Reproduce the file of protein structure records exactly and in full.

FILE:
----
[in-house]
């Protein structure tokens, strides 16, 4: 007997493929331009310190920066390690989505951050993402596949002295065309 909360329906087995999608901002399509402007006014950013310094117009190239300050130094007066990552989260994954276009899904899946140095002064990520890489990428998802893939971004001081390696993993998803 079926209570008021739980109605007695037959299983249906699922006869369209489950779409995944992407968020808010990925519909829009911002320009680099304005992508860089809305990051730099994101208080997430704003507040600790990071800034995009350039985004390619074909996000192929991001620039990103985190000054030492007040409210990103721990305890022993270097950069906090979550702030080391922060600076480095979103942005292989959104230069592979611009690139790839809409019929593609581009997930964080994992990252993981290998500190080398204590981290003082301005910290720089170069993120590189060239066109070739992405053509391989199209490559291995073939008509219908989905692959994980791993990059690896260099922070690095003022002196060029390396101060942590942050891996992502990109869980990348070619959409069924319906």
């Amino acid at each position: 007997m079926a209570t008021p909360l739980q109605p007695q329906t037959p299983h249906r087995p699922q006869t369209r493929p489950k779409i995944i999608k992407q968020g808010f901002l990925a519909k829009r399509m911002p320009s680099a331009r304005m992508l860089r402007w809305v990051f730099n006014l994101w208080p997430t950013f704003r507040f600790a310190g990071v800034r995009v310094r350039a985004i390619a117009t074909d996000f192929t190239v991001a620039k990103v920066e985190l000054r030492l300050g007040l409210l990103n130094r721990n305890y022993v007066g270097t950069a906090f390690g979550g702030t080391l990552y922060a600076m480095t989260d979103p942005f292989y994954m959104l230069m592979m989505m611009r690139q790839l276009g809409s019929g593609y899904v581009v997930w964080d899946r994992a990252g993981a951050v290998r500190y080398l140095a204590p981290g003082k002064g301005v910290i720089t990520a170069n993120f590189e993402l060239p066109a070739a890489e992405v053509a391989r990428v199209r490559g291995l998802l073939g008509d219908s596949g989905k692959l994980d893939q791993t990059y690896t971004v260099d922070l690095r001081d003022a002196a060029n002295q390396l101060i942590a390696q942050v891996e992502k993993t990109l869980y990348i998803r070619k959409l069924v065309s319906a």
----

[in-house]
């Protein structure tokens, strides 16, 4: 007997493929331009310190920066390690989505951050993402596949002295065309 909360329906087995999608901002399509402007006014950013310094117009190239300050130094007066990552989260994954276009899904899946140095002064990520890489990428998802893939971004001081390696993993998803 079926209570008021739980109605007695037959299983249906699922006869369209489950779409995944992407968020808010990925519909829009911002320009680099304005992508860089809305990051730099994101208080997430704003507040600790990071800034995009350039985004390619074909996000192929991001620039990103985190000054030492007040409210990103721990305890022993270097950069906090979550702030080391922060600076480095979103942005292989959104230069592979611009690139790839809409019929593609581009997930964080994992990252993981290998500190080398204590981290003082301005910290720089170069993120590189060239066109070739992405053509391989199209490559291995073939008509219908989905692959994980791993990059690896260099922070690095003022002196060029390396101060942590942050891996992502990109869980990348070619959409069924319906």
């Amino acid at each position: 007997m079926a209570t008021p909360l739980q109605p007695q329906t037959p299983h249906r087995p699922q006869t369209r493929p489950k779409i995944i999608k992407q968020g808010f901002l990925a519909k829009r399509m911002p320009s680099a331009r304005m992508l860089r402007w809305v990051f730099n006014l994101w208080p997430t950013f704003r507040f600790a310190g990071v800034r995009v310094r350039a985004i390619a117009t074909d996000f192929t190239v991001a620039k990103v920066e985190l000054r030492l300050g007040l409210l990103n130094r721990n305890y022993v007066g270097t950069a906090f390690g979550g702030t080391l990552y922060a600076m480095t989260d979103p942005f292989y994954m959104l230069m592979m989505m611009r690139q790839l276009g809409s019929g593609y899904v581009v997930w964080d899946r994992a990252g993981a951050v290998r500190y080398l140095a204590p981290g003082k002064g301005v910290i720089t990520a170069n993120f590189e993402l060239p066109a070739a890489e992405v053509a391989r990428v199209r490559g291995l998802l073939g008509d219908s596949g989905k692959l994980d893939q791993t990059y690896t971004v260099d922070l690095r001081d003022a002196a060029n002295q390396l101060i942590a390696q942050v891996e992502k993993t990109l869980y990348i998803r070619k959409l069924v065309s319906a």